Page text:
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Bitcoin's Continued Surge and CBDCs


FTSE 100 at 40: Reflecting Change 

Happy Birthday to one oft-criticised, much misunderstood institution that’s more 19th than 21st century in its outlook turning 40 this year from another (yes that is me). The FTSE 100 is not far from its all-time high but has missed out on the recent mega pump because it’s old world. Much maligned it may be, but it’s not its fault; rather broad compared to some peers perhaps, but less broad than say the S&P 500…it’s reflective of those companies we do well and, by their notable absence, which sectors we don’t. There is another big reason why we’re not at 10,000: holdings of UK listed firms by UK pension and insurance funds have declined from around 50% of their portfolios to about 4% in the last 20 years. Blame Gordon Brown. And blame the Financial Theory of Defined Benefit Schemes, which argued that pension liabilities were like bonds – which meant they should be hedged against market rates. This has had profound effects on the investment allocations and decisions affecting every corner of the UK market.  


The Risk Rally Pauseth 

Stocks have cooled their ascent and yields have risen along with the USD dollar in something of a mean reversion type trade. The FTSE traded up a bit early on Tuesday, the first day of trade in 2024, finished down a bit and is trading a bit higher this morning. The DAX was up a lot early and then finished only mildly higher and is flat this morning. The S&P 500 gave up half a percent, the Nasdaq fell 1.6% and the Dow eked out a small gain with defensive areas like health and staples picking up bid. So ... something of a pause rather than a pullback overall, marked out by a sharp pullback for the big winners of last year, with Apple down more than 3.5% on a downgrade from Barclays leading the megacap decline. Tesla was flat as deliveries beat forecasts.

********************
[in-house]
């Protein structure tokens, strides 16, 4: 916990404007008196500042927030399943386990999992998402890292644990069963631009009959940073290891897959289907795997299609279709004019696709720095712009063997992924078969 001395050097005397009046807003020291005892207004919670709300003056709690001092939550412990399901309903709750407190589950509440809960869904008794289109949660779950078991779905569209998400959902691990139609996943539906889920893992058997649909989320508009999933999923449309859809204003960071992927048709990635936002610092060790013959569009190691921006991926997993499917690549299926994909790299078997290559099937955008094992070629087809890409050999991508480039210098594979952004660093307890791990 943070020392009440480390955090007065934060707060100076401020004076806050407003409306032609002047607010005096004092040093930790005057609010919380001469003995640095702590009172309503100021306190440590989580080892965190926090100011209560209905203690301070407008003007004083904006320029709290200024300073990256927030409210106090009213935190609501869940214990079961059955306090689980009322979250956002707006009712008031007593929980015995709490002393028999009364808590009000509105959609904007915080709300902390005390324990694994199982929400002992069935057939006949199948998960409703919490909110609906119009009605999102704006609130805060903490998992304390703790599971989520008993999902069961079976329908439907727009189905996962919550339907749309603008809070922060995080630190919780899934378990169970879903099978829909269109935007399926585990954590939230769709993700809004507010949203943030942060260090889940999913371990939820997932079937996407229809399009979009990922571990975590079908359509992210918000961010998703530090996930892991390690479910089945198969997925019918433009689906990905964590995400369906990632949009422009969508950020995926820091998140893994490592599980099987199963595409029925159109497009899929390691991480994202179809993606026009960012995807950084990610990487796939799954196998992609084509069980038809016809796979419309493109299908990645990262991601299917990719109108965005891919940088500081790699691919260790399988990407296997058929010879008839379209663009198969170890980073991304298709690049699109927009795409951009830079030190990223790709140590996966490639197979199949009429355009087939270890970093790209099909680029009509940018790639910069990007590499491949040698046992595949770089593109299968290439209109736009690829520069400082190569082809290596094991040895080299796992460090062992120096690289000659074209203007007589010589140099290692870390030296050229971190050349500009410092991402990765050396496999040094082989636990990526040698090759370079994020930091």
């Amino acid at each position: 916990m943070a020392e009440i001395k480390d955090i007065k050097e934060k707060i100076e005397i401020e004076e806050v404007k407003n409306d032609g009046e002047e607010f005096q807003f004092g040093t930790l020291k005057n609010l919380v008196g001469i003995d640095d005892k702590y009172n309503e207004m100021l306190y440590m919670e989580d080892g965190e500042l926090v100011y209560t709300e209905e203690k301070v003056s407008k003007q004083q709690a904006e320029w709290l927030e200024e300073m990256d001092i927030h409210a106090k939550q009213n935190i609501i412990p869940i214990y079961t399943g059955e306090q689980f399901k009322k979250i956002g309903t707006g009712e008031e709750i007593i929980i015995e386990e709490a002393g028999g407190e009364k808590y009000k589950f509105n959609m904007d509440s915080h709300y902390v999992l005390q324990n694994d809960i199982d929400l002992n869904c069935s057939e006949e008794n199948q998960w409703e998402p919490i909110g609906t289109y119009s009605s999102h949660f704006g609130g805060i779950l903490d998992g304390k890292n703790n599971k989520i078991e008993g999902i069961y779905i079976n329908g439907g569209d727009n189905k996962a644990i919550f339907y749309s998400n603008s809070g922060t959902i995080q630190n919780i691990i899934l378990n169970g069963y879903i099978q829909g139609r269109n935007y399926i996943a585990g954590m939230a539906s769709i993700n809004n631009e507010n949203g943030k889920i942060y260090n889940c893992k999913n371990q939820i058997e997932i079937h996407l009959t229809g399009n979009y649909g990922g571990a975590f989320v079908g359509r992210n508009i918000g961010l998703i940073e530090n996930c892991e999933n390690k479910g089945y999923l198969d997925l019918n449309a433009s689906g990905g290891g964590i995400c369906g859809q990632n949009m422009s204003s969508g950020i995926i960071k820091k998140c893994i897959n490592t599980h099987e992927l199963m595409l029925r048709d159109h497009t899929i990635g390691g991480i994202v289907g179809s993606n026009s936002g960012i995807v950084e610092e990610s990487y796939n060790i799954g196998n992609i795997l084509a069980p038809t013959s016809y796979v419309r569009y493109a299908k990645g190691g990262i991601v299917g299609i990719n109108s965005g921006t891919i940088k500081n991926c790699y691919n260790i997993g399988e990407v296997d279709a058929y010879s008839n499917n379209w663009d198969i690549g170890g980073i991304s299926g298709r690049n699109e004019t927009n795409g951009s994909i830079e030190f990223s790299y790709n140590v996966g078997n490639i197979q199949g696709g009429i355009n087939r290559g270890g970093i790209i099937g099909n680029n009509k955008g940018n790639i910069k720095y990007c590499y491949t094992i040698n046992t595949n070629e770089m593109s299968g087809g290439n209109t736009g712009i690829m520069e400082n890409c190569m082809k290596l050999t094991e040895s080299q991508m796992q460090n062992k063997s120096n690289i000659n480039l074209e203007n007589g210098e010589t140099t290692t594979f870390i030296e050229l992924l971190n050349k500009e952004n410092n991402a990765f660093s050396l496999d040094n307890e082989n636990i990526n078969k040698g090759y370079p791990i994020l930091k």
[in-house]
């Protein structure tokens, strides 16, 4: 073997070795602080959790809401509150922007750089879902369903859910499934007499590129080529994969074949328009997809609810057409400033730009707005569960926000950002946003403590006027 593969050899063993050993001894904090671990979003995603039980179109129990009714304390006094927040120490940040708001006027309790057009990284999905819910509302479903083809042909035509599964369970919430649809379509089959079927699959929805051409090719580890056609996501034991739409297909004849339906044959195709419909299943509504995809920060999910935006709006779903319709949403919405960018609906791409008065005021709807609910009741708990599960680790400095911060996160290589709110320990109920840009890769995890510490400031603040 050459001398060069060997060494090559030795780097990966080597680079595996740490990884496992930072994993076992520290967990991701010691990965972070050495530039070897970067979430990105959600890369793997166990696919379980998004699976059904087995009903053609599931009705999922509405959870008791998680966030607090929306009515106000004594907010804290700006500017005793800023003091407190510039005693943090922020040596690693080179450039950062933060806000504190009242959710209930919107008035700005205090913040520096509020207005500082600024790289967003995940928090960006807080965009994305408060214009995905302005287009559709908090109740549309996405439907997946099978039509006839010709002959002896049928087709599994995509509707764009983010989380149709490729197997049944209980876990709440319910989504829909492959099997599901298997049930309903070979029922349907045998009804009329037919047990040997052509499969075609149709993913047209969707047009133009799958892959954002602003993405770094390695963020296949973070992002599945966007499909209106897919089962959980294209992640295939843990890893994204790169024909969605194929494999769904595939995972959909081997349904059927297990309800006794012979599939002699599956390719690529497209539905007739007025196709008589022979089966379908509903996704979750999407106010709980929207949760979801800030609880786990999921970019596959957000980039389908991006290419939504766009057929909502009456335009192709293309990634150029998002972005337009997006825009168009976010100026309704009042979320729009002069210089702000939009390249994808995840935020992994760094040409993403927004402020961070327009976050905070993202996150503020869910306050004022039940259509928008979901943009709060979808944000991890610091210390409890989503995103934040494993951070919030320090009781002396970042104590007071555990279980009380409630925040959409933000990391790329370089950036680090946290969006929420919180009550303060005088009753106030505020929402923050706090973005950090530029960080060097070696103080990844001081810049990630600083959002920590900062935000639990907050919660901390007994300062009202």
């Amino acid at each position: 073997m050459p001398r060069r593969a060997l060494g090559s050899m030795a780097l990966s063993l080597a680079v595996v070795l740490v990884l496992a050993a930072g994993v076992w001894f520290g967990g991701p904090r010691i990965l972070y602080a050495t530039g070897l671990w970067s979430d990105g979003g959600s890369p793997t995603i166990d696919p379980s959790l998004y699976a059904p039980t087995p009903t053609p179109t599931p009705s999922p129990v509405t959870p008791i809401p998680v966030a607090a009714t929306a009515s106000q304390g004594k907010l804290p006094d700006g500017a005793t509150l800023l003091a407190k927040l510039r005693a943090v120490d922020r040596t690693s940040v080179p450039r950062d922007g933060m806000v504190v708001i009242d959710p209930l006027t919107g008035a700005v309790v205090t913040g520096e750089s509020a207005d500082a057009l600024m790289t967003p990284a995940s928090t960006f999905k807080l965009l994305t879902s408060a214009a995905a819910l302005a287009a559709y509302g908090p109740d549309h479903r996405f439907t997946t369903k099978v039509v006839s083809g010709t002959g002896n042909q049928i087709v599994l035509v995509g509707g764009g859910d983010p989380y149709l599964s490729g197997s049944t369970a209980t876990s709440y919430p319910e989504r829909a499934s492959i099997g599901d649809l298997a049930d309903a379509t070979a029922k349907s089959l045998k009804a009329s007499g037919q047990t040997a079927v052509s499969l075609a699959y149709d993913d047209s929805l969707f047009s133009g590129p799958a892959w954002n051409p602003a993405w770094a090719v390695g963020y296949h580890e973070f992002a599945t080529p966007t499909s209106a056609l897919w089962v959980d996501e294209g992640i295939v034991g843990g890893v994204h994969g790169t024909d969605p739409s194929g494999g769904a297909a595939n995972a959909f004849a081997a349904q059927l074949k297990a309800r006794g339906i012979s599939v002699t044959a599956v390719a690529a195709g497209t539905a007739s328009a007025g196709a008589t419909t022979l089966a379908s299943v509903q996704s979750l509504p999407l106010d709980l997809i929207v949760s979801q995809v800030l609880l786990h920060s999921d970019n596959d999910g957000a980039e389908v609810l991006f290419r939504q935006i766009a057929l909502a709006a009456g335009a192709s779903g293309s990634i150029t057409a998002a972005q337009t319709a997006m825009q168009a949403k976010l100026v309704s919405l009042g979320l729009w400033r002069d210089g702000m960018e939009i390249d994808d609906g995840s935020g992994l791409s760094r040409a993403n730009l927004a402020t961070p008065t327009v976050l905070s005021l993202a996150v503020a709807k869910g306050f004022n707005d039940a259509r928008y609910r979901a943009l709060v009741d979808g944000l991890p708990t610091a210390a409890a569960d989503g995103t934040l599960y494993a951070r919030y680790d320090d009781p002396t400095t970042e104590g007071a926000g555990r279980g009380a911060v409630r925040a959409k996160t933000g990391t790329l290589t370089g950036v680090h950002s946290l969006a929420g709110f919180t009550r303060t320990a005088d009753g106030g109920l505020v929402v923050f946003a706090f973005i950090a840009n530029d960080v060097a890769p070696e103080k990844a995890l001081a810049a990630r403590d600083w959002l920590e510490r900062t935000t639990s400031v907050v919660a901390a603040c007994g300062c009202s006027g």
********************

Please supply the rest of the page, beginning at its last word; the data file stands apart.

Mean Reversion 

US equity indices mainly fell but this masked a story going on under the hood. Health, energy, utilities and staples - the main laggards in 2023 - all rose, whilst the big winner of last year - tech – fell; this was as much about rotation as a retreat as the bond market flexed. The 10yr Treasury yield rose towards a whisker away from 4%, its highest in close to a month. The dollar rallied to a two-week high. Oil slid after giving up the rally early this week to trade at its lowest since mid-Dec... geopolitical premia never last long. API data today, EIA tomorrow.   


Barclays and Tesla 

Barclays has worries about Apple’s iPhone sales: “We are still picking up weakness on iPhone volumes and mix, as well as a lack of bounce-back in Macs, iPads and wearables ... The biggest takeaway from the latest checks is incrementally worse [iPhone] 15 data points out of China, together with developed markets remaining soft.” Tesla delivery numbers were sound, representing 38% volume growth year-on-year, albeit this constitutes a mild slowdown from the 40% growth last year.   


Bitcoin Still Blazing 

Bitcoin, a word. It’s blasted through $45k and I just don’t really know what it is, except maybe just enough of a mass of hype and enthusiasm for something that everyone has told themselves must have some kind of value...ETF talk is doing the rounds - basically a spot ETF would mean a lower barrier to entry for many investors, creating a larger pool of potential investors...also the halving is coming in April.  

I actually think this Bitcoin stuff has a lot to do with a libertarian fear of big govt. It’s like amassing gold at home in case the govt comes to take your guns and property (it was only I think FDR who actually took your gold, if you were a freedom-loving American that is). I talked about this in our Watchlist 2024 report in relation to central bank digital currencies (CBDCs):  


CBDCs: Freedom, Control, and Conflict 

In the post-pandemic world – where fears about state control and people being ‘nudged’ to behave a certain way – CBDCs are a totem of the overreach of the system. Perhaps only cash sets you free to spend as you like; governments could stop you spending on certain goods or services if they have control of the digital cash in your digital wallet. Republican presidential contender Vivek Ramaswamy decried CBDCs as a “trojan horse of the Great Reset” that would lead to a Chinese-style social credit system. The Bank of England and Treasury have been candid: “The digital pound would not be anonymous because the ability to identify and verify users is needed to prevent financial crime.” The politicisation of a rather technical area of our payments architecture points to the wider conflict in the battle for ideas; or the ‘culture wars’ for wont of a better phrase. Whilst there seems to be no real appetite among central banks and governments to replace existing payment rails at the moment, it undoubtedly holds a place in the imagination of many. This in turn could be supportive for alternative – anonymous –currencies. Like Bitcoin. 

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